Ranny Grubb had no idea what career path he wanted to take when he entered college. So he played it safe and majored in accounting at Radford University in Virginia. If nothing else, he said he knew he’d always be able to find a job.
Majoring in accounting turned out to be one of the smartest decisions the 34-year-old could have made. Part of his course work included an IS class, which opened up a whole new world, he remembers.
Grubb was fascinated by how technology and business could be tied together, and natural curiosity motivated him to go way beyond that introductory tech course; he went on to study Pascal and FORTRAN (which were hot languages at that time).
By the time he graduated, he had built an education foundation that would eventually lead to his current gig as a managing consultant and CIO at Virtual IT, Inc., a technology and business consultancy in Roanoke, VA.
Grubb’s complex job includes creating physical infrastructure, performing strategic architecture planning, managing projects, and setting budgets. He has a unique ability to talk business with financial folks and discuss technical issues with IT staff. His skill set has grown beyond those introductory programming courses; today he works with XP, UML, and data modeling. But, he notes, it took more than a decade of long, hard hours to get to this point in his career.
The IT starting point
His tech career began with a three-year stint as an electronic data processing (EDP) auditor for the state of Virginia, where he conducted audits of state agencies and public universities by analyzing their financial structure.
“I looked for vulnerabilities and fallibilities in their reporting and use of computers,” explained Grubb. Working closely with law enforcement agencies, Grubb played cybersleuth in combing through operating systems searching for evidence of fraud or misuse of state funds. “I enjoyed the details of the process, digging and searching for irregularities,” he said.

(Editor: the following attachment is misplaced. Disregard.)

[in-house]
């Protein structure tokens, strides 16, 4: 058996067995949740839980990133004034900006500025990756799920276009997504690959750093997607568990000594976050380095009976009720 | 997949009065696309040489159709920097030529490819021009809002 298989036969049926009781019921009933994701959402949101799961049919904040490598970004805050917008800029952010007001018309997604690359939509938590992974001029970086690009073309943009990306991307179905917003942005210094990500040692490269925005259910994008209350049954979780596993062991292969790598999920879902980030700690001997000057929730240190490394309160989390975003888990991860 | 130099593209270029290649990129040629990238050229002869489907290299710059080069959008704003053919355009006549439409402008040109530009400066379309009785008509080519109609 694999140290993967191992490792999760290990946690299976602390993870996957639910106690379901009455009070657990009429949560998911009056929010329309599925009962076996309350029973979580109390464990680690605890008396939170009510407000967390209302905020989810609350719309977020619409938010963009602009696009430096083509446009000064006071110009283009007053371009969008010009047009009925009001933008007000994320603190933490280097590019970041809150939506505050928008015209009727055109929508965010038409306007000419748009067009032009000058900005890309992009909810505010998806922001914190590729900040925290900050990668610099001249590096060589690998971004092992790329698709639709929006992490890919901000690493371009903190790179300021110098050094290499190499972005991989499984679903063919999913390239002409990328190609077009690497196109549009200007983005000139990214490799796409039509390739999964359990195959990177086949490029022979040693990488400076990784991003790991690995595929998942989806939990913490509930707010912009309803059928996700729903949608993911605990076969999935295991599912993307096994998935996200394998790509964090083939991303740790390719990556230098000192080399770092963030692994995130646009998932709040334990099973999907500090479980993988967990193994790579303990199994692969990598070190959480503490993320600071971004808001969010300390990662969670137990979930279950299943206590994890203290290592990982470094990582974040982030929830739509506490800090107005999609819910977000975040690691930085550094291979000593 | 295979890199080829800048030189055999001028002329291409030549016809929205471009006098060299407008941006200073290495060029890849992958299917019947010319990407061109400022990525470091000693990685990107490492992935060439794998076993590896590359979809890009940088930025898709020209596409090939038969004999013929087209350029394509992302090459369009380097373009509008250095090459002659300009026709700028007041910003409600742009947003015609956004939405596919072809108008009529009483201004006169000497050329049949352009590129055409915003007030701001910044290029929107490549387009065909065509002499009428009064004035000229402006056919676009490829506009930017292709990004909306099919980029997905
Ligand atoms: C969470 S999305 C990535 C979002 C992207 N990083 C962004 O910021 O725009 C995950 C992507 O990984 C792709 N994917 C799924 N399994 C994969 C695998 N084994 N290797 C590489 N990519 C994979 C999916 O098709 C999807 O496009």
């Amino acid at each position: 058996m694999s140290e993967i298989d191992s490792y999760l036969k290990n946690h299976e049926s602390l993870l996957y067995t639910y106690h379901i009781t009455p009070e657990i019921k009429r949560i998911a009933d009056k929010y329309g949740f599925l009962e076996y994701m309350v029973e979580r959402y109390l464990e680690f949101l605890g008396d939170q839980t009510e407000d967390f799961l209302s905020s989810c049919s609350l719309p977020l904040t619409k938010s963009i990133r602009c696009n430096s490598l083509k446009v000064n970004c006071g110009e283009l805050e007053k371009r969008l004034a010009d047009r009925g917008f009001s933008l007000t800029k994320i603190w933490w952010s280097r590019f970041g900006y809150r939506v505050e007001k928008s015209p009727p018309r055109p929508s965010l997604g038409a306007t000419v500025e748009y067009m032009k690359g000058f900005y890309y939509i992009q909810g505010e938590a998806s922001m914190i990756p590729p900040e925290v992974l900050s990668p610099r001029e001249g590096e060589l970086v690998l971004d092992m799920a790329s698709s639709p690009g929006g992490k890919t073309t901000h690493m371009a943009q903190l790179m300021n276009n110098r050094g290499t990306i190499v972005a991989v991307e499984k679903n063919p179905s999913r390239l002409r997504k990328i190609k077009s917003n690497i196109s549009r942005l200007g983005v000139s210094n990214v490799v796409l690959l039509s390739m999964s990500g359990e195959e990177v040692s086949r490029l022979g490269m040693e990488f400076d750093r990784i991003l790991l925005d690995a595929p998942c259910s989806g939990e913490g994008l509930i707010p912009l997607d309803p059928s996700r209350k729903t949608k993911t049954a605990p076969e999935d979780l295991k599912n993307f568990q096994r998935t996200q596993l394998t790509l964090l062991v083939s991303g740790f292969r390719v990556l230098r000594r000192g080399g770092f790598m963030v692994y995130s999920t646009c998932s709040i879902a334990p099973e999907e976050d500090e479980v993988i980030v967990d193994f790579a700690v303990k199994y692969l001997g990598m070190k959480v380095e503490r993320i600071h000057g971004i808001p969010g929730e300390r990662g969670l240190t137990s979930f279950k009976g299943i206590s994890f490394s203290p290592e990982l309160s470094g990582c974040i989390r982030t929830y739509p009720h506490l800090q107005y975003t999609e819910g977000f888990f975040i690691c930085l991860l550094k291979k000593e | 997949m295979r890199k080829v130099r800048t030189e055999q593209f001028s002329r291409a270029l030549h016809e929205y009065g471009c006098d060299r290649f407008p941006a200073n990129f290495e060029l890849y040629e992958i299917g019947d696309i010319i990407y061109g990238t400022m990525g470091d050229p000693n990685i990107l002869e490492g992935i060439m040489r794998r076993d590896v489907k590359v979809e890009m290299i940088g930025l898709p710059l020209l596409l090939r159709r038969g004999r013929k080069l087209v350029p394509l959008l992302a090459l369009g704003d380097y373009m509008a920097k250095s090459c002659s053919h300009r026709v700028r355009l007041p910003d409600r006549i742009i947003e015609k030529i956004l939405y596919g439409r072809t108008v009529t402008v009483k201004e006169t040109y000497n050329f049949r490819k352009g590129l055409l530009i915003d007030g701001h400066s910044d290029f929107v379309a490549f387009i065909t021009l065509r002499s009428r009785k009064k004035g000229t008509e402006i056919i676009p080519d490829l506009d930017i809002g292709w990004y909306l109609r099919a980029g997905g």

Three years later, he was ready to test his tech and business skills at Norfolk Southern Corporation, one of the largest railroads in the United States. For the next nine years, he ascended the ranks, serving in various roles, including systems analyst, assistant manager, marketing systems manager, customer integration services manager, and chief Internet architect.
Overall, Grubb’s goal was to bring the railroad company into the 21st century by creating an e-business infrastructure that would allow the company to communicate with nationwide customers.
“Initially, I worked with a team to build next-generation cost systems,” he explained. It was a unique situation, he recalled, because it was the first time the finance organization worked directly with the IT organization in a joint application-development effort. “I came in with both an accounting and a technical background and worked side-by-side with programmers writing code for the cost system,” he said.
Grubb’s focus was bridging the gap between business needs and technology. “When I started, they were running in parallel paths,” he recalled, “and communication between [the business side and IT] was strained.” A big step toward achieving that goal was when Grubb moved from finance to marketing and built the company’s first enterprise data warehouse. The marketing team used the data warehouse to make pricing decisions.